“I believe when the determination regarding this permit’s duration and fee was undertaken council tried to find a fair balance so the permit was affordable and that potential competition to existing Mall traders was taken into account.
“Ensuring artists continue their trade in the Mall is important for the same reasons as encouraging buskers so if any artist have concerns or ideas I’d be very happy to hear from them.”
According to last night’s business papers, eight permits were issued to painting sellers in the month of June, compared to three last year for the same month. One person was fined ($282.00) for selling goods without a permit in a public place (it is not clear whether this was a painter in Todd Mall).
Water waste, water savings
A deputation that did turn up was from Alice WaterSmart and the Power and Water Corporation. All councillors who spoke congratulated them on the 1600 million litres of water savings they had identified, 500 million litres in private homes.
Of the 1000 homes that had a Water Efficiency Consultation, one in three had a water leak, which was wasting over 250 kilolitres on average per home. This is more than the average Australian household uses, project manager Les Seddon told the council.
He praised the performance of council’s Works Manager Scott Allen whose efficiency measures are contributing 80 million litres worth of savings per annum. Mr Allen can now switch sprinklers on and off from his office, said Mr Seddon.
Higher quality recycled water will come online for users south of the Gap by the end of September.
“Wow!” said Cr Chansey Paech. All this was “astonishing and very satisfactory”. He welcomed particularly the possibility of using recycled water for council assets, such as the cemetery.
Cr Eli Melky said he had been resistant and skeptical at first but the project had turned out to be “very productive” for the community.
Mr Seddon put all his good news in the context of a water resource that is considered to be essentially “non-renewable” with the town’s extraction of it seen as “mining”.
Cr Steve Brown, well known for his dissenting views on this issue, last night held his fire.
All committees had confidential sessions listed on the agenda last night, with no information whatsoever regarding their content. This is as usual.
But a report from the infrastructure unit referred to a separate report in confidential on the asbestos found in the library air-conditioning. The News asked Mr Buxton, as Acting CEO determining the agenda of the meeting, why that report was in confidential.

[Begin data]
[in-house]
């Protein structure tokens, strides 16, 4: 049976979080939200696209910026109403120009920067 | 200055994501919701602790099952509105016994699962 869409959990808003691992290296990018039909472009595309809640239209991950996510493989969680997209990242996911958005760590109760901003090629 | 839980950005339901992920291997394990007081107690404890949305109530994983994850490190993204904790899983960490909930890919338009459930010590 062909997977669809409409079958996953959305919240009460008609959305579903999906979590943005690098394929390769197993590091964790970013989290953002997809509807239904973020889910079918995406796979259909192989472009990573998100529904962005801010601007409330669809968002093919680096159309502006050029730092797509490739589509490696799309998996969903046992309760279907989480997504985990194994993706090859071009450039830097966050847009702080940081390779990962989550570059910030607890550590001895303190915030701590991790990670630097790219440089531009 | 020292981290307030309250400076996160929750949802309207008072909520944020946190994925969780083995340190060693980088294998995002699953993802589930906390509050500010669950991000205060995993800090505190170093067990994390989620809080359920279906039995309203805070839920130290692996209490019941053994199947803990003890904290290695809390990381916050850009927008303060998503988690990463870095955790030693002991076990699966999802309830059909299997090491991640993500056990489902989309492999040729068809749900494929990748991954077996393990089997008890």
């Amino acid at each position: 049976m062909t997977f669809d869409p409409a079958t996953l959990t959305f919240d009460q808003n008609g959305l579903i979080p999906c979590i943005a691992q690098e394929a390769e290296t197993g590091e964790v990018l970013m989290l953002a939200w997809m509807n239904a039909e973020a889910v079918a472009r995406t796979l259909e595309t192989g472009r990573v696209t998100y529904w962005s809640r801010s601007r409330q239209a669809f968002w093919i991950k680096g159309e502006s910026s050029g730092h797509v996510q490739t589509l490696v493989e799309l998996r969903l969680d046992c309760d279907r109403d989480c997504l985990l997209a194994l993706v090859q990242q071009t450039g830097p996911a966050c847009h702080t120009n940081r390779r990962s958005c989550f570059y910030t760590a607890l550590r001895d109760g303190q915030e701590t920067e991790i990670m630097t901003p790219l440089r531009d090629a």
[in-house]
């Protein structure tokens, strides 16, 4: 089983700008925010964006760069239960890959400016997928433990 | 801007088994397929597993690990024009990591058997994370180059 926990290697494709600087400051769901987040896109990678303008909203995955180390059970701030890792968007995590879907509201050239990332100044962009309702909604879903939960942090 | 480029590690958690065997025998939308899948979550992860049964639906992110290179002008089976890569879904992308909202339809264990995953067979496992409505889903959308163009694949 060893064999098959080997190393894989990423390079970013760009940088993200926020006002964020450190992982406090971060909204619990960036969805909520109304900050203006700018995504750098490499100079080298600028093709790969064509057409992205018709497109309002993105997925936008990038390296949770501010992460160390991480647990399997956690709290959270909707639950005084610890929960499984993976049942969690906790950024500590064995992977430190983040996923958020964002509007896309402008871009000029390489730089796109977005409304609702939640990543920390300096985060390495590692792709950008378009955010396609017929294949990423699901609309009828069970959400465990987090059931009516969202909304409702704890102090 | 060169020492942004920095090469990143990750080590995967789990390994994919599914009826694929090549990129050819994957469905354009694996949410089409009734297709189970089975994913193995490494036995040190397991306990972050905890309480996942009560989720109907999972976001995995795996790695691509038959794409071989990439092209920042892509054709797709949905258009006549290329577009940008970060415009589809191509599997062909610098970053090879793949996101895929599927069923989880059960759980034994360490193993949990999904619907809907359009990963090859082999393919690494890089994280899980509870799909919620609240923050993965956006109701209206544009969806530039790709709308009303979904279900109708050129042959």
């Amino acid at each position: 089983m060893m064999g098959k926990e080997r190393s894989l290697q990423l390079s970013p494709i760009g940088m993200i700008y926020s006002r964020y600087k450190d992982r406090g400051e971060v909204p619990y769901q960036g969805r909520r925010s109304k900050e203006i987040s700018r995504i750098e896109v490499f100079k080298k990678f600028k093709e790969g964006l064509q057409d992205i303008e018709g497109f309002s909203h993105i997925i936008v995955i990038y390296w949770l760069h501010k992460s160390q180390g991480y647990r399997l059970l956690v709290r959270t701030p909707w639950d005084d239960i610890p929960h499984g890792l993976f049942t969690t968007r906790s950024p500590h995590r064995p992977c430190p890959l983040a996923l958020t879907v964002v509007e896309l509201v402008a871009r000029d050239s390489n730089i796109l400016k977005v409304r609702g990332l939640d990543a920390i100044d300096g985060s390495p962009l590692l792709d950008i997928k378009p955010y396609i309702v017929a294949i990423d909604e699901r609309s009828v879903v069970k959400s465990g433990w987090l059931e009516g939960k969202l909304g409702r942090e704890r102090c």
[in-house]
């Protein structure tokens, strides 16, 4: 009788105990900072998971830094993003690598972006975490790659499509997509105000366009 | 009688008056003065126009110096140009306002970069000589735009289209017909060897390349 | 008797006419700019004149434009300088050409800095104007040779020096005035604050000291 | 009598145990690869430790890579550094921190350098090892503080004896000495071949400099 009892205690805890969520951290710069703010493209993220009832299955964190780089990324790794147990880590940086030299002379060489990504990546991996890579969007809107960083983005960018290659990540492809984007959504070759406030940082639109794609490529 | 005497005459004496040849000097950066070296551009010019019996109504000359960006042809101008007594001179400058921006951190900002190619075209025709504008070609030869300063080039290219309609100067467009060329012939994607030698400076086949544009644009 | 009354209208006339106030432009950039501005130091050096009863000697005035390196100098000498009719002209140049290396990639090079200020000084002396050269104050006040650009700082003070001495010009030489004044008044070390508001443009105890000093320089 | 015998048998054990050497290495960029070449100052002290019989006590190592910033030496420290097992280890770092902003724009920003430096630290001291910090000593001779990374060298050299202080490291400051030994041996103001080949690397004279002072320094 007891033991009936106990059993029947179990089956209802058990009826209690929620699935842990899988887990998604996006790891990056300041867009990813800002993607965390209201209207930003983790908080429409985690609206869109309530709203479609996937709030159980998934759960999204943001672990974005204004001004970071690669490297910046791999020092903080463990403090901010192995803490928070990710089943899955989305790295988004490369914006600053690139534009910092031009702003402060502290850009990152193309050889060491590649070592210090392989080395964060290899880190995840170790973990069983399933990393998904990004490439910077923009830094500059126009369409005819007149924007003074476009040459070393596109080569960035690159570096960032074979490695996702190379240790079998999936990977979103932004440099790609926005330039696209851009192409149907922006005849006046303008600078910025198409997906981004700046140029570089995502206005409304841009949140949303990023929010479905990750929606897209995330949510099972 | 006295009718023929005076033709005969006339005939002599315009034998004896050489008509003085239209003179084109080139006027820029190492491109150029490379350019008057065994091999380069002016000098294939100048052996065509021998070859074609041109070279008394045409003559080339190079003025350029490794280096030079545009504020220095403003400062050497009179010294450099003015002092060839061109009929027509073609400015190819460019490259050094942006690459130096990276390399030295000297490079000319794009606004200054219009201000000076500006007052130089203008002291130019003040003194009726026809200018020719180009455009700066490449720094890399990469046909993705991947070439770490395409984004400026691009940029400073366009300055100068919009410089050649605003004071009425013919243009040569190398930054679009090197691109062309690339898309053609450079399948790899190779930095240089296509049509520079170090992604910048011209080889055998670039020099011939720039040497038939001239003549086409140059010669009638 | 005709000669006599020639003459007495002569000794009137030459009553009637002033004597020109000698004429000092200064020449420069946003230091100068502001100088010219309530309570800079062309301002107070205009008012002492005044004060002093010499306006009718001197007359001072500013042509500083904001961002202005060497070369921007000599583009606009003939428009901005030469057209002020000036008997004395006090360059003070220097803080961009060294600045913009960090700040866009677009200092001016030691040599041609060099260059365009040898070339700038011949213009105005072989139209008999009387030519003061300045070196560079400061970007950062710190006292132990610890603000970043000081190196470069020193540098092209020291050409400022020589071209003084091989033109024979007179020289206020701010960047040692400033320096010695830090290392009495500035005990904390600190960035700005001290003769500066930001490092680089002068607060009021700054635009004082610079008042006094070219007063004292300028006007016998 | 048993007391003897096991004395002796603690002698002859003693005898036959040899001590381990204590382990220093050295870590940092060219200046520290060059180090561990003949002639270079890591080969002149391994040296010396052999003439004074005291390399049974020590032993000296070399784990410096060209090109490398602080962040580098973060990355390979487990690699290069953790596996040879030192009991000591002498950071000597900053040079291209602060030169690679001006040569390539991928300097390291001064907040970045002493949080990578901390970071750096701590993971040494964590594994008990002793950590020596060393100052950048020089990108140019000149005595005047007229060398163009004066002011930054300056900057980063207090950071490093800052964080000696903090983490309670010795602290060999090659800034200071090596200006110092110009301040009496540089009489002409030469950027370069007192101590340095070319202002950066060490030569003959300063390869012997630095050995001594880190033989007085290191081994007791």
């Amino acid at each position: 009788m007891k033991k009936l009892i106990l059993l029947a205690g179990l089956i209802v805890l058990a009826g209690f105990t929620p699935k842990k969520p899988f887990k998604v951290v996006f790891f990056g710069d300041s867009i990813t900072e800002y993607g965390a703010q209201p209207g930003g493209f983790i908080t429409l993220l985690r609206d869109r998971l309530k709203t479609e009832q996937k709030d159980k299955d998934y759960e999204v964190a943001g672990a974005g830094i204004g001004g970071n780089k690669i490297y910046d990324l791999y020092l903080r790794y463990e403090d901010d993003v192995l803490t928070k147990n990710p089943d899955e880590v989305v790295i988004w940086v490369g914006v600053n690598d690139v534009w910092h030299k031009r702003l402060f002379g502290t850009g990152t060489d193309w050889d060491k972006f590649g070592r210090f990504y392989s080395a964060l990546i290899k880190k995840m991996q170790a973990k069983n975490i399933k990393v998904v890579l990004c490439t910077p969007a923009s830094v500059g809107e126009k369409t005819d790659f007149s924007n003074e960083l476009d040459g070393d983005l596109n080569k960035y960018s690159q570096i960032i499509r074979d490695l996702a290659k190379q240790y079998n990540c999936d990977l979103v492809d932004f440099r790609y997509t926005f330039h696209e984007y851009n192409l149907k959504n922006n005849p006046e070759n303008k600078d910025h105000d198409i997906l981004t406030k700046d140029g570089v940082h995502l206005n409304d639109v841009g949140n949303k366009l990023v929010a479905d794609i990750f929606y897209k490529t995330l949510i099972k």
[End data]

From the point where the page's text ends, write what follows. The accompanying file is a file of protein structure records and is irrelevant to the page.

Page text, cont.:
It was there because he considered it should be until the matter is resolved, said Mr Buxton. He went on to say that council is not hiding anything about the issue (it has made media announcements), but is collecting all the facts before making a report in the open section of the end of month meeting.
The News asked under what part of the Act the decision was made to keep the information in confidential.
It was “pursuant to” Regulations 8 and 9 of the Local Government (Administration) Regulations, said Mr Buxton on prompting from his colleague Craig Catchlove. (Regulation 8 contains four different classes of information, one with four sub-classes – take your pick.)
Cr Kudrenko pointed out that there was in fact no report about the asbestos in the confidential papers. This was “very confusing”, she said. Mr Buxton said his report would be verbal, as the updated information had not been to hand in time for a written report.
Cr Geoff Booth wanted to know why local contractors had not been hired to remove the material. Mr Buxton said local contractors were not licensed to handle “friable asbestos” (as opposed, the News understands, to asbestos bonded with another material such as cement).
Statue no show
Meanwhile, the no show of the John McDouall Stuart statue is becoming a regular feature of Technical Services monthly updates. A location has been identified, heritage approval sought and given and numerous letters sent to the Freemasons who controversially gifted the giant statue to council, but there has been no reply.
At left: The statue during its temporary unveiling on the Civic Centre lawns in 2010.
Council drags chain while horse bolts
By KIERAN FINNANE